Healthy nutrition trends shake up Chinese consumer market
Less than a decade ago, Henan Lotus — the world’s largest producer of monosodium glutamate — bestrode the Asian food market like a colossus, racking up sales worth billions of renminbi as China became the world’s largest consumer of the flavouring.
But now it stands as a monument to how companies can lose out in China’s $180bn urban market for fast-moving consumer goods if they miss a shift towards healthy products. The trend has also wrongfooted international conglomerates such as the Coca-Cola Company.
Lotus’s top line has fallen by more than Rmb900m ($132m) since 2011 to Rmb1.8bn last year, mainly driven by a Rmb800m decline in the company’s MSG sales over the same period. Analysts say consumers have turned against the flavouring because it is perceived as unhealthy.
Chinese MSG sales peaked in 2013 at 1.2m tonnes and have declined steadily since, according to market research consultancy Euromonitor. More than half of urban Chinese consumers have tried to limit MSG in their diet, according to Mintel, another consultancy.
“Concerns about food have shifted more towards nutrition,” said Summer Chen, senior food and drink analyst at Mintel.
Perceptions about health drive purchases more than nutritional facts. “Consumers are more concerned about the harm salt and MSG will do to the human body than sugar,” she added.
Re-branded as Lotus Health three years ago, the company’s decline has taken a heavy toll on Xiangcheng, its home city of about 1m people, 600km south of Beijing. “Male workers have nearly all left town to seek jobs,” said Ma Chun, a shop clerk. “It used to be our city’s strongest enterprise.”
Locals said that the company had given early retirement to thousands of staff in recent years. “Every street you walk on here you can find a laid-off Lotus employee,” said a woman surnamed Liu, who left the company last year.
The company’s troubles have had international ramifications. Tony Xia, a flamboyant businessman who bought the English football team Aston Villa in 2016, holds an 11 per cent stake in Lotus. That stake has lost 80 per cent of its value since 2015, contributing to financial strains which forced him to relinquish ownership of the team last month.
Mr Xia also stepped down as chairman of Lotus late last month for “personal reasons”.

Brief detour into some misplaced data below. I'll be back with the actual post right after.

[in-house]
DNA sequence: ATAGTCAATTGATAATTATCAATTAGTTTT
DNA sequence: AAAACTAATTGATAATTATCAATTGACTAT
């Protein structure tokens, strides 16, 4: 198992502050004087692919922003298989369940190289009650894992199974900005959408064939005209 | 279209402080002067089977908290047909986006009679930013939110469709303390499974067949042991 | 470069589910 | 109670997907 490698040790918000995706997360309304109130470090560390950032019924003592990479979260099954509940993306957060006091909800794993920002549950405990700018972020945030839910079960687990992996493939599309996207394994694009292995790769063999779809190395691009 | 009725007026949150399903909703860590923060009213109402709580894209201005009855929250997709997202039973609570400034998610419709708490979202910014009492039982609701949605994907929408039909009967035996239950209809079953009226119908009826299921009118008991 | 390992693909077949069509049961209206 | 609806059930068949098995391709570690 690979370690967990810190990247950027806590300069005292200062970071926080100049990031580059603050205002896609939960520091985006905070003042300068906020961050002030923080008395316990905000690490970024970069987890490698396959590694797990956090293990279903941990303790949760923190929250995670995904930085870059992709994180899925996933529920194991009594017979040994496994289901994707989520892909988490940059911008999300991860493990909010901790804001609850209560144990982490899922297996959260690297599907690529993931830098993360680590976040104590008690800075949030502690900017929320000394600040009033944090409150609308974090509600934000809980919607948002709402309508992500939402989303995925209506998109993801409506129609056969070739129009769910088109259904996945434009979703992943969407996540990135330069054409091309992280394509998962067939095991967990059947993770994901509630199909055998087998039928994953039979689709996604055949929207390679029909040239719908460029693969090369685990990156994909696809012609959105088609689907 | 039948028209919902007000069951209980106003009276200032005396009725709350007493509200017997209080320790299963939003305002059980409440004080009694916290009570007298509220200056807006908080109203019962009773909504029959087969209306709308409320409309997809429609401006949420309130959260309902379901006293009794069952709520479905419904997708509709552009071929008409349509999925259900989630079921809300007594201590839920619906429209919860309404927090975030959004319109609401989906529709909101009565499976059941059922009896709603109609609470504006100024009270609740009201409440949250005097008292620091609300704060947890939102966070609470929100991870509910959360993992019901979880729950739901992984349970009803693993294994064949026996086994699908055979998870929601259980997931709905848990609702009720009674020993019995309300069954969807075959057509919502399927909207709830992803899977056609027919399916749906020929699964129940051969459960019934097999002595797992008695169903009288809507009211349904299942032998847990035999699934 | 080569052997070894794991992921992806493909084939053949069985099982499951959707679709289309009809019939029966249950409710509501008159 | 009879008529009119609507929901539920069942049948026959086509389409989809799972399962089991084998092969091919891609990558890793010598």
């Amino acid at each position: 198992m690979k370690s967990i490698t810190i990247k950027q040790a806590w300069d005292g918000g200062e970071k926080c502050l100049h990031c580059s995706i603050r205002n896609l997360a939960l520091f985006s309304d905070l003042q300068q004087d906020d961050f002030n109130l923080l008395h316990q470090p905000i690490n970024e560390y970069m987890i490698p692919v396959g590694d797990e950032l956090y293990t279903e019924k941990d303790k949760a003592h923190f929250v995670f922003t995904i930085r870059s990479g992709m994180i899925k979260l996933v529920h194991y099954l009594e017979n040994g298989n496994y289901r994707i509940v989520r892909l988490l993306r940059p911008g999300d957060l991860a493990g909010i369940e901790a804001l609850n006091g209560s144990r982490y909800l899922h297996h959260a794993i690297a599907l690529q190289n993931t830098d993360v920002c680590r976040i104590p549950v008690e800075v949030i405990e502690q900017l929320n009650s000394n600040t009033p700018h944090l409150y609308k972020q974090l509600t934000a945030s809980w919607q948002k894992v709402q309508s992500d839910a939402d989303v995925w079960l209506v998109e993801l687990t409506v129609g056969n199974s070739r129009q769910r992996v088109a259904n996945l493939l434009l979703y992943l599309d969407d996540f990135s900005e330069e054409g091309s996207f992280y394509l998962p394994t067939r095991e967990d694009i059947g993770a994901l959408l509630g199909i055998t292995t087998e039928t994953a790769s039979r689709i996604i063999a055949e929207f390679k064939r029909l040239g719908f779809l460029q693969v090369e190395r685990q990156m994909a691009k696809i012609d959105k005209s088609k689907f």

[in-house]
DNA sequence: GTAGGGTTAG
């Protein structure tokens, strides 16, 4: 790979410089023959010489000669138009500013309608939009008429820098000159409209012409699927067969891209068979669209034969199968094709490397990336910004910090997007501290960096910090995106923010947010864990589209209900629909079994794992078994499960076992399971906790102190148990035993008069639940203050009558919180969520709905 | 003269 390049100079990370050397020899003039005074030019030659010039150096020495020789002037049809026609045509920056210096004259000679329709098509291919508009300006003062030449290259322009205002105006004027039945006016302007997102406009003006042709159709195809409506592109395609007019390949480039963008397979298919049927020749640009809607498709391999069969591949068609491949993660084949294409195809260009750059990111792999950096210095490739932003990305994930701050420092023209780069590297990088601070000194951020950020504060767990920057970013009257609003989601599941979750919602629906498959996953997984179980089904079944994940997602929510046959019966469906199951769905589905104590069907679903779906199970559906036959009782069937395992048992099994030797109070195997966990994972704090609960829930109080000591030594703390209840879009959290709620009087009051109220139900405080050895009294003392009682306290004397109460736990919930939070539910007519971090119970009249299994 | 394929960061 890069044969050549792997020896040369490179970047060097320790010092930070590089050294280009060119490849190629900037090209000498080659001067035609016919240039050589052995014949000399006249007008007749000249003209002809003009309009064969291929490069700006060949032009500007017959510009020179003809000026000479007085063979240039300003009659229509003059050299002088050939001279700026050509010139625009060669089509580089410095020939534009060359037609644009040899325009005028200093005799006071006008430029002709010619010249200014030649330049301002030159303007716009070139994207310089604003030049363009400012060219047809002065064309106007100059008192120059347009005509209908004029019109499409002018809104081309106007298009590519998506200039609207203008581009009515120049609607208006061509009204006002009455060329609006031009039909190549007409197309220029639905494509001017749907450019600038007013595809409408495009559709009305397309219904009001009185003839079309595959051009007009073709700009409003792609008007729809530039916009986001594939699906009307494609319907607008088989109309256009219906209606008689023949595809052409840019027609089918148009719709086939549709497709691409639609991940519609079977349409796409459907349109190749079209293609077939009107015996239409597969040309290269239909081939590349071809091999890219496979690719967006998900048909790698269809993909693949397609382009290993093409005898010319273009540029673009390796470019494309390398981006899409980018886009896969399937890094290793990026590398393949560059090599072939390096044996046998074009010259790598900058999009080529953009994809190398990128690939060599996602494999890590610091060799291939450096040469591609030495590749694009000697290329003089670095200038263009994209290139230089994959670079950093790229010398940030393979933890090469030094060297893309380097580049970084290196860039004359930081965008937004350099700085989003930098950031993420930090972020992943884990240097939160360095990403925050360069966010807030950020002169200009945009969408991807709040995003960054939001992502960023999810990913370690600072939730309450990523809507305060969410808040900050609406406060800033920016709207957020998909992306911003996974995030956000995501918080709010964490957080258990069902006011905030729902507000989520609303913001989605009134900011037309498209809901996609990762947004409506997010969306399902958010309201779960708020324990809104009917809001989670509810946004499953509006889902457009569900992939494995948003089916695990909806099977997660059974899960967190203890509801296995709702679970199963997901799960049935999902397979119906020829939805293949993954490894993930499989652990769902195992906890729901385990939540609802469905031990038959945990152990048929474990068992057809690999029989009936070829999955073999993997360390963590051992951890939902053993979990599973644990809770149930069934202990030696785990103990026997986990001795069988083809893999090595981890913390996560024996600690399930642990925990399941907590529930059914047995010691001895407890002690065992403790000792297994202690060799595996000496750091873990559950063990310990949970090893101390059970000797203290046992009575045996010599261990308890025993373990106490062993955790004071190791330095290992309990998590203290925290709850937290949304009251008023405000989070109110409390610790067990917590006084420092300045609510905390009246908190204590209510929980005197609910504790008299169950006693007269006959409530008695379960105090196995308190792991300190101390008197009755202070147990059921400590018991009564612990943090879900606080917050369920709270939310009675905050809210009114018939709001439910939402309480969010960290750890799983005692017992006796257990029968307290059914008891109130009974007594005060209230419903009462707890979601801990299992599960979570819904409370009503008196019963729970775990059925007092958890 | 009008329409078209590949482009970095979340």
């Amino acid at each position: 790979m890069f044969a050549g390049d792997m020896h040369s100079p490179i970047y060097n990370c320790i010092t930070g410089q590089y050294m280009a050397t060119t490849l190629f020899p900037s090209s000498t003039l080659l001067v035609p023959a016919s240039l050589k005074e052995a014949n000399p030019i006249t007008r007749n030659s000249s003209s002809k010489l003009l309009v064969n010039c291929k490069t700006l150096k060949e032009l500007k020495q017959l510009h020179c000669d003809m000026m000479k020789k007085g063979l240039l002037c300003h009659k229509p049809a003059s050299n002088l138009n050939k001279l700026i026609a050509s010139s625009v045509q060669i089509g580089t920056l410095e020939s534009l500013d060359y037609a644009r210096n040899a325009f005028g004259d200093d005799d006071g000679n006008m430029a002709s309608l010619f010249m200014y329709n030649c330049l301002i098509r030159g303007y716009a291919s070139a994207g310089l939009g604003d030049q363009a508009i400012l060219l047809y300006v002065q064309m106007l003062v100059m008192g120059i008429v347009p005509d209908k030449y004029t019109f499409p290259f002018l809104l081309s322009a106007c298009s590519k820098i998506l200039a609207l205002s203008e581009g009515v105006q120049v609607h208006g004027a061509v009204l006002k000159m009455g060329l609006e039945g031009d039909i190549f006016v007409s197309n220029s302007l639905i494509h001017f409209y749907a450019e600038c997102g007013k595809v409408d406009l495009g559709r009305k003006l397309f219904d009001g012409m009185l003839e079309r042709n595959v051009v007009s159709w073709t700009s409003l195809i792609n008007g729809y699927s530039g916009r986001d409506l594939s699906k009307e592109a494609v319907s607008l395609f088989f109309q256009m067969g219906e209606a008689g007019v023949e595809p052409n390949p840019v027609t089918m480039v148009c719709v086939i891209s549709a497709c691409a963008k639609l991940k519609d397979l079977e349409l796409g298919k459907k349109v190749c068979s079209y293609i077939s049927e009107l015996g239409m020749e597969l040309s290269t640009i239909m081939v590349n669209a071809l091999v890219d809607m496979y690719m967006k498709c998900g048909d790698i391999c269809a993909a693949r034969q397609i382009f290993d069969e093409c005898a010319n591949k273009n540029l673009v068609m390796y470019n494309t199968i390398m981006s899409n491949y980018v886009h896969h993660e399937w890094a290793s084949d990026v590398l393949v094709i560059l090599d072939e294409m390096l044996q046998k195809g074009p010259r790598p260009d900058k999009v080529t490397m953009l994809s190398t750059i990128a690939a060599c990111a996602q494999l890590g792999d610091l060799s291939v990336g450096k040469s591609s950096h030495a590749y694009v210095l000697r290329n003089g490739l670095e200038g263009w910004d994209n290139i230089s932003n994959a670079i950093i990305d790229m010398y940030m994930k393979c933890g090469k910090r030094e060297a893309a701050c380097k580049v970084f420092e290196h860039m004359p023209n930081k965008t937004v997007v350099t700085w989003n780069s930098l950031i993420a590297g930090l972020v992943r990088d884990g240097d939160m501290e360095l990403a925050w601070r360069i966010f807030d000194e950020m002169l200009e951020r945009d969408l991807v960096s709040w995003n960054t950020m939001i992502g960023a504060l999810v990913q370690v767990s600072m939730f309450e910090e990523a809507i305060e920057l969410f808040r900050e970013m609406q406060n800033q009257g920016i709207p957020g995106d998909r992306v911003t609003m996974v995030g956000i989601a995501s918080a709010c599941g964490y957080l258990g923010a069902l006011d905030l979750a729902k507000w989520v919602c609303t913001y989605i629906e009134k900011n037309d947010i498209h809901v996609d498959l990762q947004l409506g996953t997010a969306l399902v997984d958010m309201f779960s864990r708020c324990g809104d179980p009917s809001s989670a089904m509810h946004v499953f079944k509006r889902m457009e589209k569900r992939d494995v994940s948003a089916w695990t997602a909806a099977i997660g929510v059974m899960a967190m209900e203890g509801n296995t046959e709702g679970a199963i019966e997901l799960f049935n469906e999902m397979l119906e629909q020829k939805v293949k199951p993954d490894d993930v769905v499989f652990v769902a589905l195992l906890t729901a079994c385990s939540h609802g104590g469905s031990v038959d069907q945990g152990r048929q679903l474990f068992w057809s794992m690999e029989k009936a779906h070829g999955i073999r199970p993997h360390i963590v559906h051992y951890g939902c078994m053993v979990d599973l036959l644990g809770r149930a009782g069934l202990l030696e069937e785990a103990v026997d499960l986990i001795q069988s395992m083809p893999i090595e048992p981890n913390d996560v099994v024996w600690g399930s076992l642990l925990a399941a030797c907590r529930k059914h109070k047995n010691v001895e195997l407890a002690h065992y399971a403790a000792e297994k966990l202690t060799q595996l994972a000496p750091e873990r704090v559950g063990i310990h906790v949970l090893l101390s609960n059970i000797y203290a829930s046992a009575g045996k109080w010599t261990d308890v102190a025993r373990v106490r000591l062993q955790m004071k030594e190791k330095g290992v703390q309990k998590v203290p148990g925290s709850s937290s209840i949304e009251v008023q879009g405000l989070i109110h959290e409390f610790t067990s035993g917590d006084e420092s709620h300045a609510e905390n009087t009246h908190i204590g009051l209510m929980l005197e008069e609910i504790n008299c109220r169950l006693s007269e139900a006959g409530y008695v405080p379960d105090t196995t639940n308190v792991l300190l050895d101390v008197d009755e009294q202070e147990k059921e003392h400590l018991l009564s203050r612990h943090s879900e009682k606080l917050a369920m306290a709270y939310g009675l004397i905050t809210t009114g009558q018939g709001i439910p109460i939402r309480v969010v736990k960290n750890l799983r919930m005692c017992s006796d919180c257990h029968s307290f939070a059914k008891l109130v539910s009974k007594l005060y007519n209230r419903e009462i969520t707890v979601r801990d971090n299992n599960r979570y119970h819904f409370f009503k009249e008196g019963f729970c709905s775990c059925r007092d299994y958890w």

It is not just MSG which has felt the impact. Sales of chewing gum fell 14 per cent in China over the past two years, while chocolate and confectionery had declines of 6 and 4 per cent respectively, according to a survey published in June by consultancies Bain and Kantar Worldpanel.
The survey indicates that efforts by Chinese urban consumers to lead healthier lives are the “biggest theme” in the country’s FMCG market, which includes food and beverages, toiletries, over-the-counter medicines and other perishable personal care items. The fastest growing food and beverage categories included bottled water and yoghurt, both of whose sales value grew by more than 10 per cent, driven by perceived health benefits.
The desire for healthier lifestyles comes as China boasts world-topping obesity levels, and rates of related diseases such as diabetes. The trend is also affecting China’s $625bn catering industry. Meituan Dianping, one of China’s top food delivery platforms, said orders for salads increased 160 per cent year-on-year in the second quarter of 2018.
Local brands have benefited more than multinationals from the trend. They captured 98 per cent of the growth in FMCG sales in China last year, taking share in nearly every category. It was the fourth consecutive year in which multinationals lost market share.
For example in fruit juice, overseas brands such as Coca-Cola lost share to local offerings such as Nongfu and Infinitus, which achieved more than 20 per cent sales growth by offering 100 per cent juice rather than concentrate-based products such as Coca-Cola’s Minute Maid brand. Coca-Cola’s China sales grew just 2 per cent in greater China last year, down from double-digit rates less than a decade ago.
Analysts say that overseas brands have been hampered by their centralised decision-making, but the pace of their market share loss is slowing as they adapt to changing tastes. After admitting mistakes in the China market in 2016 as sales fell, Procter & Gamble has returned to growth in China by selling more upmarket products.
Coca-Cola introduced Sprite Zero in China last year and this year launched Sprite Fiber+, said to contain the same amount of fibre as two apples, while paying an undisclosed amount for a 12 per cent stake in Chinese yoghurt brand LePur. Coke made the deal because “their theme is going healthier”, said LePur founder Denny Liu.
LePur sells more than 1m units per month, mainly Greek-style yoghurt, which is “perceived by consumers as being extra healthy”, he added. “We are riding on the tails of this healthy consumer upgrade.”
China’s imports of fruits such as avocados have surged, with total food imports growing 25 per cent year-on-year in 2017 to reach $58bn. Much of that is comprised of e-commerce purchases of foreign food brands, suggesting multinationals can benefit by bringing their overseas products to China more quickly.
Multinationals “have the premium products, they have the perception of being healthy”, said Bruno Lannes, a partner at Bain. “I think the issue is more the speed at which they need to bring innovation to the market.”